This is a great base from which to enjoy the Zambezi River, and visit the fabulous Victoria Falls. There’s a wide choice of good accommodation and lots of optional activities, and Livingstone can be easily added on before or after any safari trip within Zambia, as well as in Zimbabwe or Botswana
Once known by local people as Mosi-oa-Tunya, ‘the Smoke that Thunders’, Victoria Falls were brought to the attention of the world in 1855 by Dr David Livingstone, who later famously commented: ‘scenes so lovely must have been gazed upon by angels in their flight’.
Behind the beauty and grandeur lie some impressive statistics. The Falls are 1,688m wide and average just over 100m in height. Up to 750 million litres of water cascade over the lip every minute, making this one of the world’s greatest waterfalls. Closer inspection shows that this immense curtain of water is interrupted by small islands that sit right on the lip of the Falls, effectively splitting them into smaller waterfalls.
An interesting small rainforest, with plant species (especially ferns) rarely found elsewhere in Zimbabwe or Zambia, is found next to the Falls. These plants are sustained by the clouds of spray which blanket the immediate vicinity of the Falls. You’ll also find various monkeys and baboons here, whilst the lush canopy shelters, amongst other birds, the striking Livingstone’s lourie. Boat trips and game drives in the surrounding areas afford the opportunity to see sightings of most of the common antelope, as well as giraffe, buffalo and elephant.
The Falls never seem the same twice, so try to visit several times, under different light conditions – including by moonlight, when the waters seem to blend into one smooth mass that appears frozen over the rocks.
The flow, and hence the spray, is greatest just after the end of the rainy season – around March or April, depending upon the rains. It then decreases gradually until about December, when the rains in western Zambia will start to replenish the river. During low water, a light raincoat (available for rent on site) is very useful for wandering between the viewpoints on the Zimbabwean side, though it’s not necessary in Zambia. However, in high water a raincoat is largely ineffective as the spray blows all around and soaks you in seconds.
The Zambian and Zimbabwean sides offer very different views of the falls, so if you have time it’s well worth visiting both sides to fully appreciate the whole waterfall.
During the drier season, from September to December, whilst you’ll be able to better appreciate the usually obscured geology of the Falls from Zambia, there’s usually more water flowing over the Zimbabwe side, so a trip across is worthwhile.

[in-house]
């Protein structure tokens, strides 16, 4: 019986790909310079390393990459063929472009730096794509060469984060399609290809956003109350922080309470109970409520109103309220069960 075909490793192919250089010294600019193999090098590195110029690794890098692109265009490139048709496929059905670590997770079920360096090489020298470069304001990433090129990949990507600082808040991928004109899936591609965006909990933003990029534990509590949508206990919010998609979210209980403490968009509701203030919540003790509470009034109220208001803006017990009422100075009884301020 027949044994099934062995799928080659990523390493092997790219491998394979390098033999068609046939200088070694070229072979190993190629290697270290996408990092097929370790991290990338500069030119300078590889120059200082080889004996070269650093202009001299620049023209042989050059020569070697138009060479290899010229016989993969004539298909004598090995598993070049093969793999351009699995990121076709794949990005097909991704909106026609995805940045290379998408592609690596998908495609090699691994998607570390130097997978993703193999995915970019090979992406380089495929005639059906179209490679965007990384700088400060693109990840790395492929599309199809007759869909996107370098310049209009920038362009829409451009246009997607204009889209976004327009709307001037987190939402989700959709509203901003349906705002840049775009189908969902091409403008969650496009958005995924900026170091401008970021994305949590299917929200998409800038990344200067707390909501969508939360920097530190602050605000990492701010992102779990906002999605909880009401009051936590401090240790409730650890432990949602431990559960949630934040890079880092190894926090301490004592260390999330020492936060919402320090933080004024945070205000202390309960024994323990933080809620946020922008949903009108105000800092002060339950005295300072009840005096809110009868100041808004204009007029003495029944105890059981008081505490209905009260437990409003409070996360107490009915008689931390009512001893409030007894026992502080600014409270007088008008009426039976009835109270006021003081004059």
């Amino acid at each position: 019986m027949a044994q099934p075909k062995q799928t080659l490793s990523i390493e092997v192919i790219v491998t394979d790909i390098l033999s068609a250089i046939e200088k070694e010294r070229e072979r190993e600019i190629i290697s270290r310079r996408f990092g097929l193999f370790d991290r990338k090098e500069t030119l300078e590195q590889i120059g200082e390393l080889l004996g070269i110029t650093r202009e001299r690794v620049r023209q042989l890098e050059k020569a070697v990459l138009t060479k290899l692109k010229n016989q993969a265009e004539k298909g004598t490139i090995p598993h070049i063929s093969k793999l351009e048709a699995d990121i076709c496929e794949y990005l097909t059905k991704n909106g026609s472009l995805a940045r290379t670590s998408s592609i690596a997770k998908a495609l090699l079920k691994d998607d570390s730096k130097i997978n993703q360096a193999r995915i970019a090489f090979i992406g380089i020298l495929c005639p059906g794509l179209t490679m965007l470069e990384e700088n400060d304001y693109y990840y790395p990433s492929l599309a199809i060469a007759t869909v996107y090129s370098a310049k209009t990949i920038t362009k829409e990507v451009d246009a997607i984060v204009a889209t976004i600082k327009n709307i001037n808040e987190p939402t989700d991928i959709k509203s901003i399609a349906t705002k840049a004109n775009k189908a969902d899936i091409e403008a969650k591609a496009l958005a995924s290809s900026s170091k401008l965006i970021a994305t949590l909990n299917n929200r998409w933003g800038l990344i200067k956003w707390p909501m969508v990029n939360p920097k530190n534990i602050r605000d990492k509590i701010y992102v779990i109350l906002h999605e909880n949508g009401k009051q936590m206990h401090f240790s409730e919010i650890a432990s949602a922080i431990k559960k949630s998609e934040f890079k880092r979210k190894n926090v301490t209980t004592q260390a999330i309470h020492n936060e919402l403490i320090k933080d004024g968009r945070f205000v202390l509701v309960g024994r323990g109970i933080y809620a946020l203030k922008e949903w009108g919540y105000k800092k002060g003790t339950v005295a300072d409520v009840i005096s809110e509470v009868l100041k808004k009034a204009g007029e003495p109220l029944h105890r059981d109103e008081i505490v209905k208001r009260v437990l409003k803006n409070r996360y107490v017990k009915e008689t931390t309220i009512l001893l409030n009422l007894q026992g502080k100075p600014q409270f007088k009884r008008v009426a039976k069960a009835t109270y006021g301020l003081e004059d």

Aside from the lure of the Victoria Falls themselves, there are numerous activities in the Livingstone area. Many visitors see little of the Zambian town itself, dividing their time between the Falls, about 20 minutes’ drive to the south, the adrenalin activities below the Falls, and the gentler stretches of the Zambezi River upstream, bordered by the tiny Mosi-oa-Tunya National Park. But Livingstone boasts a diverse range of restaurants and a good craft market, while the town’s museum is worth more than a passing glance, especially for those with an interest in the travels of Dr David Livingstone.
Upstream of the Falls, boat trips and canoe excursions offer the opportunity to get close to the wildlife that frequents both sides of the river. Elephant are regularly spotted on the riverbanks and the islands in the centre of the river, and you may well see white rhino here, too, while aerial entertainment comes from all manner of birds, among them swallows, kingfishers and African skimmers. For keen birdwatchers, there’s the chance to see the elusive Taita falcon, a rare species found near the Batoka Gorge.
Adrenalin junkies are lured by the likes of bungee-jumping and white-water rafting, while more leisurely but no-less-thrilling are scenic flights by light aircraft, helicopter or even microlight, which allow spectacular birds-eye views of the Falls.
Back on land, there are also walks and drives into the Mosi-oa-Tunya National Park, home to giraffe, zebra, buffalo and most of Zambia’s antelope species, as well as elephant and white rhino, and a pack of wild dogs which crossed into the park from Zimbabwe. Guided walks through the national park (included in the price of some of the safari lodges upstream of the Falls) give you a good chance, and a much closer experience than a game drive, of sighting white rhino, successfully introduced to the area from South Africa in 1994.
For those looking for something a bit different, a journey on a restored steam train offers a ride back in time through Zambia’s railway history, complete with sundowners and a five-course dinner.
Some activities can be arranged when you arrive; others are best organised by us before you get there. Call our team to discuss the many options available.